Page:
Fat Definition

Fat is a term used to describe a class of macro nutrients used in metabolism called triglycerides. These make up one of three classes of macronutrients including proteins and carbohydrates. Fats provide a means of storing energy for most eukaryotes, as well as act as a food source. Fats have the highest energy storage potential of the macronutrients, and are very chemically stable, making them ideal for storing energy for later use. Macronutrients does not refer to the size of the molecule, but to the amount needed to sustain life. Vitamins and minerals are considered micronutrients.

Chemistry of Fat

Triglycerides consist of a glycerol backbone bonded to three fatty acid chains via an ester bond. The ester bond allows for easy breaking via hydrophilic attack by water, rendering the fatty acid chains suitable for breakdown in regular metabolism.

Fatty acid chains are built by endogenous enzymatic machinery by linking malonyl-coenzyme-A units together. The chain is elongated on a single fatty-acid synthase until it reaches a length determined by the biochemistry of its producer. At the point of termination, the fatty acid is hydrolyzed off the synthase forming the carboxylic acid derivative. This produces a fatty acid of even carbon length. Most fatty acids are formed this way and therefore most fatty acids have an even number of carbons.

Triglycerides are formed by a phosphorylated glycerol molecule being nucleophilically attacked by a fatty acid-coenzyme A. This causes an esterification reaction that produces an ester bond between the carboxyl group of the fatty acid and one of the three hydroxyl groups of the glycerol. Synthases that catalyze these reactions are sterically specific to incorporate one type of fatty acid. They only produce one type of triglyceride.


Ester bonds in triglycerides

Types of Fat

Fat is organized into two subgroups: saturated fat, and unsaturated fat. Unsaturated fat is further classified as monounsaturated fat, polyunsaturated fat, and trans-fat. These different classifications determine the effects of these fats on an organism, and the roles that they have in metabolism.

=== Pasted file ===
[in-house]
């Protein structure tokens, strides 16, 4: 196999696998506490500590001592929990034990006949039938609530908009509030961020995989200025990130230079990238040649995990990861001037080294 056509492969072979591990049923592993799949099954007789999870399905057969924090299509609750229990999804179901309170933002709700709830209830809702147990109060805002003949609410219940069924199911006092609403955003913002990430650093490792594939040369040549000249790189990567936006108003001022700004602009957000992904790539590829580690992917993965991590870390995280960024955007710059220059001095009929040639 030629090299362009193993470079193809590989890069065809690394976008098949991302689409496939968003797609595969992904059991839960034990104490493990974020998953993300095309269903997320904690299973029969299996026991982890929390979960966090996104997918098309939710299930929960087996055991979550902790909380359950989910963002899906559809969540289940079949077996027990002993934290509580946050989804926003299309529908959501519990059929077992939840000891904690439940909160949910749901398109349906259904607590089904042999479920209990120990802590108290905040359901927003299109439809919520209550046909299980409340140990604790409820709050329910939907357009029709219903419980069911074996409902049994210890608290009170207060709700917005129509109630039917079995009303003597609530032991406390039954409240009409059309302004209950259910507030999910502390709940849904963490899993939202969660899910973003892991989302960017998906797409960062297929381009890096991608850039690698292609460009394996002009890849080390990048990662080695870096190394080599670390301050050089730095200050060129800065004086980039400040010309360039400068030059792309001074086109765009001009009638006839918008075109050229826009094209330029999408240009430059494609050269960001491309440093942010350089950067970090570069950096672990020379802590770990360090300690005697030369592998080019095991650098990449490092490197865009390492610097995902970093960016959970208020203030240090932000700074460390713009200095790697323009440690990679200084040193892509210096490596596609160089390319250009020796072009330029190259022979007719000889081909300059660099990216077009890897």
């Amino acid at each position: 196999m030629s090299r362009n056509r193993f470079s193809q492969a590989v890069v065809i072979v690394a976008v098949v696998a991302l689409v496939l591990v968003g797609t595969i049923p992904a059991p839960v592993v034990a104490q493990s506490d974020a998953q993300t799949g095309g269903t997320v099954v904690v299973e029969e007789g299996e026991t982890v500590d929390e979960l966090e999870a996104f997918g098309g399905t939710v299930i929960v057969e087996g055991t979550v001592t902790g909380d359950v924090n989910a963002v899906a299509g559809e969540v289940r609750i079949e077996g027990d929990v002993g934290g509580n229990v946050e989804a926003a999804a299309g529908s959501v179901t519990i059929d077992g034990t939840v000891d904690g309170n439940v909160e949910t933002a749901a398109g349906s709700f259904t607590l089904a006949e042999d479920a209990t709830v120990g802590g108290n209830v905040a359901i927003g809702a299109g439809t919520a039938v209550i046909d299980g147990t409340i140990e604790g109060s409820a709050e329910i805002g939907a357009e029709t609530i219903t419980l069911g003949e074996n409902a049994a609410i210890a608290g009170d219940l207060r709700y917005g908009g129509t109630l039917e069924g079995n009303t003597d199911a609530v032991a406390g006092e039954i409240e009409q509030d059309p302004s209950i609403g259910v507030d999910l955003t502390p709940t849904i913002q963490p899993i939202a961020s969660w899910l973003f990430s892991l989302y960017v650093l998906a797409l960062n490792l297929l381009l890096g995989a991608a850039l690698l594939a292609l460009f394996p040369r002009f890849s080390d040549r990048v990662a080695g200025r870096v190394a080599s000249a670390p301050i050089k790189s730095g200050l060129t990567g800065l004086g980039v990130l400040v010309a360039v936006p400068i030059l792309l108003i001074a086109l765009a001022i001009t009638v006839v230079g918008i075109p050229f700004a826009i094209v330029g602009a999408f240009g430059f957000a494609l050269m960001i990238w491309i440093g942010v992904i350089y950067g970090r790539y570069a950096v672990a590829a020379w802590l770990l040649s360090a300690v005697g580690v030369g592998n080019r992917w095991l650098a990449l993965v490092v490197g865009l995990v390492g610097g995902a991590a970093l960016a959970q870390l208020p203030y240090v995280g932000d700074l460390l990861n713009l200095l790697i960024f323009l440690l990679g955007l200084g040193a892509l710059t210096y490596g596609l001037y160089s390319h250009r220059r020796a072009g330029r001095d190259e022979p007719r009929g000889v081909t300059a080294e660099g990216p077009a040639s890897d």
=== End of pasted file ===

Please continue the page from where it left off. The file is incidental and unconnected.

Saturated Fat

Saturated fat, or animal fat, is composed of a glycerol backbone with three fully saturated fatty acids attached. Saturated refers to all the carbons in the backbone being sp3 hybridized, with two hydrogen atoms covalently bonded per carbon. This class of fats have higher viscosity and energy content than their unsaturated cousins. Due to poor solubility issues, this is the type of fat that is most commonly associated with heart disease.

Unsaturated Fat

Unsaturated fat, or vegetable fat, is composed of a glycerol backbone with three fatty acid chains where there is at least one sp2 hybridized carbon. This forms a double bond somewhere in the chain. Monounsaturated fats have one double bond in the chain, while polyunsaturated fats have two or more.

Naturally occurring unsaturated fats, since they are produced by enzymes, have specific stereochemistry. Natural fats always show the cis conformation, which has a higher solubility in water, and is easily broken down by the metabolic machinery. Artificially produced fats, since they are produced using organic synthesis techniques, contain a racemic mixture of trans and cis bonds. Trans fats are less soluble – like saturated fats. However, they are not readily metabolized by cellular machinery.

Fat Conformation Cis

Cis bond

Fat Conformation Trans

Trans bond

Types of Unsaturation:
The unsaturated fats are classified by the position of the unsaturation. This designation is denoted by the ω symbol, then the number of carbon with the unsaturation. For example, ω-3 fats have an unsaturation at the third carbon position. Ω-3,7 polyunsaturated fats have an unsaturation at the third and seventh carbon position. The position of the unsaturation determines the metabolic pathway that the fat will follow.

Examples of Fat

Saturated Fat

Examples of saturated fat include animal fat found on beef, pork, and chicken. Since these types of fats are also called “animal fats”, they are primarily found in animals. Saturated fat measurements are used in medical diagnostic tests as inverse indicators of a healthy lifestyle.

Unsaturated Fats

Monounsaturated fats are often referred to as “good” fats. They make up the oils and fats found in avocados and olive oil. Polyunsaturated fats are found in canola oil and other less viscous plant oils.

Trans Fats

Trans fats are chemically produced fats. They are generally considered to be unhealthy, and are found in mass produced oil found in processed and fried foods. Trans fats have a controversial history. They have even been banned for consumer use in some countries.


1. Which is NOT a type of fat?
A. Polyunsaturated fat
B. Monounsaturated fat
C. Saturated fat
D. Supersaturated fat

Answer to Question #1

2. Which Greek letter is used to denote unsaturations in biological nomenclature?
A. π
B. η
C. ω
D. ψ

Answer to Question #2

3. Which is NOT one of the three types of macronutrients?
A. Fat
B. Vitamins
C. Protein
D. Carbohydrates

Answer to Question #3


  • Esposito, L. (2017, May 03). 8 Fast Facts on Trans Fats. Retrieved May 04, 2017, from http://health.usnews.com/wellness/food/articles/2017-05-03/8-fast-facts-on-trans-fats?src=usn_fb
  • Monounsaturated Fat: What Makes a Fat. (2017, February 24). Retrieved May 04, 2017, from https://paleoleap.com/monounsaturated-fat-what-makes-a-fat-good/

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